At the beginning of the “race” [eh. voyage?] we floated pretty aimlessly along, avoiding the other entries, and steering wide of the tubers and rubber rafters. The day warmed up, and I shed my flannel and sat pensively on one of the barrels and looked at the crazy scene before me: thousands of young people, some of the young men shirtless, drifted lazily on the brownish green surface checking each other out -- especially admiring or comparing our contraption with the other “showboats,” the homemade hopeful floaters built in  backyards, garages, and fraternity houses around Atlanta. The river was crowded, kind of like a traffic jam on one of the Atlanta highways, and I’m sure navigation was paramount. I wasn’t in charge of that part -- perhaps I saw myself as a type of Cleopatra or some kind of Naiad -- ha.

At one point, I remember that Pam stretched herself out on the front of the raft like the senior wife of a sultan on a yacht. I wasn't quite as carefree as she since, you know, I was privy to the building process. I was a little more clingy. Bwha.

In our fecklessness, we passed the early time of the venture exchanging comments back and forth with the other participants: “Nice looking rubber” or “You wanna drag?”

As we covered the first 3 or 4 miles on “flat water,” we sat prettily for a while ---  until we were about a quarter of a mile from a place known in the seventies as a “swinging singles” compound, aptly titled Riverbend.  It actually had a more notorious name, but that name is unsuitable for this “family” oriented blog. :)

The term “Riverbend” means what it designates -- the river bends, and what was up ahead well -- it was just as well we were not aware of what was coming.

Note: None of us had done a “trial” run down the river, you know, to scout the trek.

Feckless? I'd say.

At Riverbend, and on both sides of the river, young singles of Atlanta had gathered with their coolers, mesh lawn chairs, and staked out viewing venues to watch this “event.”  Waving at us from apartment balconies and the shore, applauding our derring -do, I guess, they cheered us on our journey. Perhaps these denizens of the river knew what was about to happen and were there to watch the "fun"?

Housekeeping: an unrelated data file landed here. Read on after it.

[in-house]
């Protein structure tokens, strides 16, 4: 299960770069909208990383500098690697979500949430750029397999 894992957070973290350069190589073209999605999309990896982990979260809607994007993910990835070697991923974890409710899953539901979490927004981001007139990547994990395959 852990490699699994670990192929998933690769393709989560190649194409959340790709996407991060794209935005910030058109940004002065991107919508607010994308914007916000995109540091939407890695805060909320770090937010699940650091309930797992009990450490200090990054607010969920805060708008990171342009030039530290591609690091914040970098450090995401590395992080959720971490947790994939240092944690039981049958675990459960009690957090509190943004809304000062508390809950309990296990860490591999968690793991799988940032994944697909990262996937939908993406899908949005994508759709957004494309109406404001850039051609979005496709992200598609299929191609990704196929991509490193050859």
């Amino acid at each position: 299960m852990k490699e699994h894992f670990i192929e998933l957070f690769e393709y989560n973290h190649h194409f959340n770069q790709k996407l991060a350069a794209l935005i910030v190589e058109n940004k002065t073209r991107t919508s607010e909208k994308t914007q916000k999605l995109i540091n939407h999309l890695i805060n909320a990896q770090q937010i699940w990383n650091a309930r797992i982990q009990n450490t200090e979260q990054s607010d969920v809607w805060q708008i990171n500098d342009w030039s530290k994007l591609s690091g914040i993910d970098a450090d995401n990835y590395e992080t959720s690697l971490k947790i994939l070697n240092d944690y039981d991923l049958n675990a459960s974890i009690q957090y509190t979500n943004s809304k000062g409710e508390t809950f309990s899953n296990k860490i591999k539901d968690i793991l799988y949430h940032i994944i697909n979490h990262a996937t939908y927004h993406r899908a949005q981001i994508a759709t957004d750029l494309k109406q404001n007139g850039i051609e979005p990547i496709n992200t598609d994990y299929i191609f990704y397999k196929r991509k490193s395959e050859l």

And  -- it was at Riverbend that things began to go south. No pun intended.

“Look out!” became the words of the moment. Not only on our raft, but all around us.

We encountered rapids and hit them with a jolt. We bobbled headed our way through. Frank’s well-engineered raft began its disintegration barrel by barrel as the wet rope split apart and the impact of slamming against the rocks loosened them from the boards. The barrels threatened to float away, and with their loss, well, let’s just say we were not ’river” worthy.

The guys struggled to control the raft, the girls grabbed and held onto the barrels, and the guys also held onto us, by the feet as I recall, to keep us afloat. For the next mile or so, it was a harrowing experience as we were not the only ones with rafts coming apart and the denizens of said floaters struggling to keep afloat and the pieces together. It was a crazy ride---- like crack bumper cars on a river --- and fast and furious.

Plus, we were merely a "little ways" from having to get these river beasts to shore. It was crazy as we jammed up against each other, fighting to hold tight, and struggling to steer these unwieldy things to the right.